Raised from the tribes of Caucasus who owe allegiance to Hayasdan, these spearmen are hardly equal to Hellenic infantry, yet they are fierce and trained to hold the line and should not be underestimated.
The people of Caucasus region have long been at war for the fertile valleys and rich seams of metal beneath the rock. The harsh climate and the simple way of life have been crucial in breeding a hardy and fierce people. The tribes who owe allegiance to Hayasdan, the cultural successor to the older Urartean kingdom, are no different and are themselves a fierce people. They are Haik - Armenians to the outside world - and descendants of the original Nairi tribes and the migrant Armina people: these tribes, most loyal to the idea of Hayasdan raise spearmen from amongst their most fearsome men to fight in the armies of the Hai Arkah (Armenian king).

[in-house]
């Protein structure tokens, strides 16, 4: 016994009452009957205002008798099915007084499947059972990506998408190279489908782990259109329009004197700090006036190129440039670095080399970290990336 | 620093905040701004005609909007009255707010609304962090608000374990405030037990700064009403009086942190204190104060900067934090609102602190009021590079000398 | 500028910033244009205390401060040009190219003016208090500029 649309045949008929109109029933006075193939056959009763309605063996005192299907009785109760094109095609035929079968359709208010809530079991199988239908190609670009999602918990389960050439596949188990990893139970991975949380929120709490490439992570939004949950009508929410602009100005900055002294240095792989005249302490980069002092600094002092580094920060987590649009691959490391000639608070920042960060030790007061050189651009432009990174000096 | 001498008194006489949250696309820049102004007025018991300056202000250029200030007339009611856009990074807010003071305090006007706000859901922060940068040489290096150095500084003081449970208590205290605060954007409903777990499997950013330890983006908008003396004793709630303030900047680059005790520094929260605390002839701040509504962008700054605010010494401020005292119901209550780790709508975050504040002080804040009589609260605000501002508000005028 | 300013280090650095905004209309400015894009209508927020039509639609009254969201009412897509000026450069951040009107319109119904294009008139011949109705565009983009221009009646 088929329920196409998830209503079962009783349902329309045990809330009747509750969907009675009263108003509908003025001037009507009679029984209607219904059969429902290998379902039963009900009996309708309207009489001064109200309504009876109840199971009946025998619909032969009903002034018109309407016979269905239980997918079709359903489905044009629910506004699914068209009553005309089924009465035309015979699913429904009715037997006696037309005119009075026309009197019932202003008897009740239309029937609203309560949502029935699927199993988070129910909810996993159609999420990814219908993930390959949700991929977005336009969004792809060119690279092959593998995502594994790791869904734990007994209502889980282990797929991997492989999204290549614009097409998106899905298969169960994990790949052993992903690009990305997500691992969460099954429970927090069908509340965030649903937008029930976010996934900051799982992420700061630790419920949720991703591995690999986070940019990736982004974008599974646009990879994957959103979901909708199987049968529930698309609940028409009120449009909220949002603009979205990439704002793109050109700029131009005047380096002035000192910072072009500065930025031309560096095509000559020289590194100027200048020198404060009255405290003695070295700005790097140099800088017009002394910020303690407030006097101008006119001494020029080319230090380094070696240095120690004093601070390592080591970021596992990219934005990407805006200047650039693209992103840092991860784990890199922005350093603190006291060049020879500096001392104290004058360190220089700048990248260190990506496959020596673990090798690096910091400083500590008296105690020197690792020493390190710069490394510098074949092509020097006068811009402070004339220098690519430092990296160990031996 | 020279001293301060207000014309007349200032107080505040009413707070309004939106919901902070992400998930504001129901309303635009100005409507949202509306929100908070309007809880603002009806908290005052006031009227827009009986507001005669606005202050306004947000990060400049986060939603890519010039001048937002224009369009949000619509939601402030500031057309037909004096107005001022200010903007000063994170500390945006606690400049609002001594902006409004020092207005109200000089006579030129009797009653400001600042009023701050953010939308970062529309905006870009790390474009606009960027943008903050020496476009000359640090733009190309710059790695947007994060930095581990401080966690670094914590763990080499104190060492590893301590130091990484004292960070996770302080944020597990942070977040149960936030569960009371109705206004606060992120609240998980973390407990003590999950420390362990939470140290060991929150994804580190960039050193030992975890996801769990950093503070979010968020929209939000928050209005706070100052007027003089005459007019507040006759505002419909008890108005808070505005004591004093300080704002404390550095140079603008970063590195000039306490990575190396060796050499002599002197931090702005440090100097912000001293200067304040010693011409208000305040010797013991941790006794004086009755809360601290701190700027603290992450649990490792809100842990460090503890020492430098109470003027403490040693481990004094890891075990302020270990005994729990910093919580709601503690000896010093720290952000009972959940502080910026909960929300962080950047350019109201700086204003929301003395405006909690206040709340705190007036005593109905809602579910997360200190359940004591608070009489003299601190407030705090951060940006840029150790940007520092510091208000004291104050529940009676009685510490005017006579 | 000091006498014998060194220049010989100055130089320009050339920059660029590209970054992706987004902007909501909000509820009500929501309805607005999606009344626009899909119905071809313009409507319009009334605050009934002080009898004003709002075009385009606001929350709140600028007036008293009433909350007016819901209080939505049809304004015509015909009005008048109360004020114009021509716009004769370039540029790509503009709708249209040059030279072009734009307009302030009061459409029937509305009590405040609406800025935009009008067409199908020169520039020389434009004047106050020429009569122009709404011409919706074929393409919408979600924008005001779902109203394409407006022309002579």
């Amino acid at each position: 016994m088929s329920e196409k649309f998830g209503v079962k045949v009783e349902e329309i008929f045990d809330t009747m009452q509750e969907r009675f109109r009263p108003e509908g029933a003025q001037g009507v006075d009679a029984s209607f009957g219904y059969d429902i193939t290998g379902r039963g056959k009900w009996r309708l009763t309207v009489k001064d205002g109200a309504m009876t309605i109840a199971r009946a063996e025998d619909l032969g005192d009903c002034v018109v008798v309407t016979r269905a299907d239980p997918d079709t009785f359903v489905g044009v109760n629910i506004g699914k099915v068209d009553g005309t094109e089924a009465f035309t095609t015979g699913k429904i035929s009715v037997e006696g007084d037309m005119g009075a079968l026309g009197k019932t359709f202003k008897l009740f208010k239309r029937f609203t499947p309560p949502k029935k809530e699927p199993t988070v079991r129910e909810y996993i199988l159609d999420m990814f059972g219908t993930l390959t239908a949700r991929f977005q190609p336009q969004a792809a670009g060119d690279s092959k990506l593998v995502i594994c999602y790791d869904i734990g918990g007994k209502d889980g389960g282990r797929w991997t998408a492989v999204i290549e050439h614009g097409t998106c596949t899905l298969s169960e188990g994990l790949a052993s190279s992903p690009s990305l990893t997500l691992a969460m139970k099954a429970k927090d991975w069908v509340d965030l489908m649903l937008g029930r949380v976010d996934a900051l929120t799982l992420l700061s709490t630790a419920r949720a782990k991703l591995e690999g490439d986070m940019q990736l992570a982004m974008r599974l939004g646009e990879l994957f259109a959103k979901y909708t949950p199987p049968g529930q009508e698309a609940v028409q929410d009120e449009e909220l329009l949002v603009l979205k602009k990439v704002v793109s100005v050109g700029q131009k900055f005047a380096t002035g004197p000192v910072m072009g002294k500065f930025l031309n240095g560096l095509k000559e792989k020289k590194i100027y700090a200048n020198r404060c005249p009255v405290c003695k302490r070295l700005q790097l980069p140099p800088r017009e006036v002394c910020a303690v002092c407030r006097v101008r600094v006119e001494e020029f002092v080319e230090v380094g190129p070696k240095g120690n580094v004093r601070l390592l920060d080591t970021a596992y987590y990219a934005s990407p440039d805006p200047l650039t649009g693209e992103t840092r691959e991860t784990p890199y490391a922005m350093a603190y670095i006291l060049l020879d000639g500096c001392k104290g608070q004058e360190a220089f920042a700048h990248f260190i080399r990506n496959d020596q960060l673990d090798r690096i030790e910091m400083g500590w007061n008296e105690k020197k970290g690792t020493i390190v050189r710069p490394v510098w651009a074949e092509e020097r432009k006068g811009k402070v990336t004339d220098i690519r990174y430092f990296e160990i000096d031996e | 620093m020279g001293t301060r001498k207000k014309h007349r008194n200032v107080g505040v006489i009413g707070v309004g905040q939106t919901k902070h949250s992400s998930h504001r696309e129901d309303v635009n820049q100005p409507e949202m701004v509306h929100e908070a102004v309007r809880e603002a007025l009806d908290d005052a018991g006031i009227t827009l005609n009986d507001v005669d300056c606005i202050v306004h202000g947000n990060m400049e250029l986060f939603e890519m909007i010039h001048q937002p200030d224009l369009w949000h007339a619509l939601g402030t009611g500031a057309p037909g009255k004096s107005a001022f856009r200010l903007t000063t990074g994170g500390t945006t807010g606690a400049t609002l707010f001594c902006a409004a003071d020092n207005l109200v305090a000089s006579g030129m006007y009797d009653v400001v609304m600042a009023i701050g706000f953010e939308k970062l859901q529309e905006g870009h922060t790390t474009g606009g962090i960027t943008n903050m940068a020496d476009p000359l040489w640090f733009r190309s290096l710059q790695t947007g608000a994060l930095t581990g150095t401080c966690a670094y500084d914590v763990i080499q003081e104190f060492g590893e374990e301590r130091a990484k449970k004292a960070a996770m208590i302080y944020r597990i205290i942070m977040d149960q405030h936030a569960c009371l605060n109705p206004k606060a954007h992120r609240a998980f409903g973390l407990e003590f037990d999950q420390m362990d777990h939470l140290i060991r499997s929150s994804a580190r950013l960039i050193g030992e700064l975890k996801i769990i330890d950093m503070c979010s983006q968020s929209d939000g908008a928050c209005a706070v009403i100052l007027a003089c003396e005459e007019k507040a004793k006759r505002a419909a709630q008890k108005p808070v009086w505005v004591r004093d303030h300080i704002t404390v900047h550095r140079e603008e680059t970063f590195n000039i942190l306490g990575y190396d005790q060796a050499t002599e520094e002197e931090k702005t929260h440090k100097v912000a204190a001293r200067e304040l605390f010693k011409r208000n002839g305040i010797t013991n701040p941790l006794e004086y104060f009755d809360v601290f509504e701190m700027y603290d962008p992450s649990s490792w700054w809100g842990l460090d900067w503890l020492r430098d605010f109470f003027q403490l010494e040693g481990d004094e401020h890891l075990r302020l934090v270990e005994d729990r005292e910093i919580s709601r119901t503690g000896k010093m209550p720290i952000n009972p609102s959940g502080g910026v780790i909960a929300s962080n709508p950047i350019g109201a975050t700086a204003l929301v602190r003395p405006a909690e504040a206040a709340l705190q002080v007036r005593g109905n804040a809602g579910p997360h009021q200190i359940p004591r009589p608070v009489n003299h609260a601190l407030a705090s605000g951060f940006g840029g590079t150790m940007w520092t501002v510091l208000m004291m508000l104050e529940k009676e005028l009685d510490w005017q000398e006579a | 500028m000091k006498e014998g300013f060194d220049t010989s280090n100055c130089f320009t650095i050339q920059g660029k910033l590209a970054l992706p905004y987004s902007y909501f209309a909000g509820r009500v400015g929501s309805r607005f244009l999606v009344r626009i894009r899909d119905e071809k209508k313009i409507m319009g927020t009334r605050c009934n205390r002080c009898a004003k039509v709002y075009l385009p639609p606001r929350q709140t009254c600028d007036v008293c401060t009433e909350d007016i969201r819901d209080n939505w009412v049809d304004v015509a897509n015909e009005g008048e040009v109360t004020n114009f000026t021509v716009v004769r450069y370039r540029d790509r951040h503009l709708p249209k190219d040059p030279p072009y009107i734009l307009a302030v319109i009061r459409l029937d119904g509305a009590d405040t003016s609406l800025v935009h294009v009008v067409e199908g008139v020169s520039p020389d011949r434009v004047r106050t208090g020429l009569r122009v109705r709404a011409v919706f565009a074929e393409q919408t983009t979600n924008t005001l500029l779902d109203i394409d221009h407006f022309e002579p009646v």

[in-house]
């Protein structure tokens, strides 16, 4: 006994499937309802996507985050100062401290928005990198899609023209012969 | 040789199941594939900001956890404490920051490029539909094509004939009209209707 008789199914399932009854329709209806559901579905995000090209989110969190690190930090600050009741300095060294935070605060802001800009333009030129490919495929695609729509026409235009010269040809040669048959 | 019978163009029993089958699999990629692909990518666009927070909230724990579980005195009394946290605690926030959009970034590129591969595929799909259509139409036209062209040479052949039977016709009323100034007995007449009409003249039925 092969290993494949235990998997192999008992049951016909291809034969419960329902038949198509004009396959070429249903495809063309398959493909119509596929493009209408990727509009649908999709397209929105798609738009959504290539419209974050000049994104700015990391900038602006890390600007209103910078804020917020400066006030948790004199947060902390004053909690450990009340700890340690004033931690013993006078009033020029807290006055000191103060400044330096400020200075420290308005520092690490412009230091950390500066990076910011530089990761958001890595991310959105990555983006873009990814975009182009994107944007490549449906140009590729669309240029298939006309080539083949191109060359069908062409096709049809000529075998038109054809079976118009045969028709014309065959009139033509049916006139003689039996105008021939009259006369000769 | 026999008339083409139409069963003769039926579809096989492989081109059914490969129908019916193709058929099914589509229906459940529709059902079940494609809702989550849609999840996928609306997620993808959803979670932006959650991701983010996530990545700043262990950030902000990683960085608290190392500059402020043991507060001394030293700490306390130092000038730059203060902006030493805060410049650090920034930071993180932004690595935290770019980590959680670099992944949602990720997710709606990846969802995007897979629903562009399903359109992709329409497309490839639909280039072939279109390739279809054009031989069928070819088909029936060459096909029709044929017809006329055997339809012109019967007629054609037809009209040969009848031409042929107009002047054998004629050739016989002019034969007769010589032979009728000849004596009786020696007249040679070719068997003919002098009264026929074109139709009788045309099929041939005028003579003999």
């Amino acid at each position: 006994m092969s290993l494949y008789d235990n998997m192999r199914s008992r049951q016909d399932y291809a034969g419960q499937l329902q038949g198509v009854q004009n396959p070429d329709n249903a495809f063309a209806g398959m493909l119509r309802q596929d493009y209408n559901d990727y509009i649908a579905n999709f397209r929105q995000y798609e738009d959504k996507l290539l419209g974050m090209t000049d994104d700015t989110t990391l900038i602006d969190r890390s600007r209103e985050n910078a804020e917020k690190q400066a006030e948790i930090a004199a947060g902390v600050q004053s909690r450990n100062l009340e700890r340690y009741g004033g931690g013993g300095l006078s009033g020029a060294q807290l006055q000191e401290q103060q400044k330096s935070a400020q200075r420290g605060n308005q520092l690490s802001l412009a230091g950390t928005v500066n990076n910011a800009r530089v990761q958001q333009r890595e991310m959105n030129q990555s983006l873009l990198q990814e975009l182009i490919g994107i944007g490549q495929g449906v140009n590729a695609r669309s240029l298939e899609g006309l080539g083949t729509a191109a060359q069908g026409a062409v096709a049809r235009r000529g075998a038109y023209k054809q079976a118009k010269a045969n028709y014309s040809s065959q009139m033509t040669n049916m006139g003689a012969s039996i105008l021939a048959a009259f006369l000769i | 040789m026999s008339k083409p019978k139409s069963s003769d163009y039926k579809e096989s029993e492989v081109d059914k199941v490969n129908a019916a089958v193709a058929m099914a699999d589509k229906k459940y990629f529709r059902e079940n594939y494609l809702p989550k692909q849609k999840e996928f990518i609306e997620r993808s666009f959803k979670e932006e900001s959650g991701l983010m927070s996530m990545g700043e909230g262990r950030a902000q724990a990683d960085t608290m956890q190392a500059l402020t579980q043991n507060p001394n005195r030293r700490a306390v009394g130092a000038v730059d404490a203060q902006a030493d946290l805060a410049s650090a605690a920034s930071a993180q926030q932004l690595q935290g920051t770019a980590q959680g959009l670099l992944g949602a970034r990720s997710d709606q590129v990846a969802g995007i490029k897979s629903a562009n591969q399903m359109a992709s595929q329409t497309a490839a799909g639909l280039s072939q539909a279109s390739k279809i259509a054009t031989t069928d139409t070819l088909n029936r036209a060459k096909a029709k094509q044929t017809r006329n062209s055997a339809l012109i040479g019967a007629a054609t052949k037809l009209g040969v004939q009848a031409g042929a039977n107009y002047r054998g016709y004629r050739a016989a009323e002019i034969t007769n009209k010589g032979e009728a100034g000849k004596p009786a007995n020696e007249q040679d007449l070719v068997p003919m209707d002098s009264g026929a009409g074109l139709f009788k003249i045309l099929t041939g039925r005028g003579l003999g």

Due to heavier Persian influences - in the Achaemenid days of the Persian Empire Armenia was a powerful and important Satrapy - these men carry light, but large and strong, wicker shields, which offer generous protection from the enemy missiles and makes for a stout wall when in formation. If used in conjunction with their iron-tipped spear, they present an unappealing target to both cavalry and infantry. These men have been trained well, and shouldn’t be considered as hastily raised farmers and herdsmen: they have been trained to keep in formation and not be hasty in their attacks. Yet still, do not mistake these men as equals to the Hellenic infantry of the plains below; they lack the level of discipline of the phalanx units of the Seleukids, and while they may not be untrained farmers nor are they professional soldiers and they should not be expected to stand against overwhelming odds.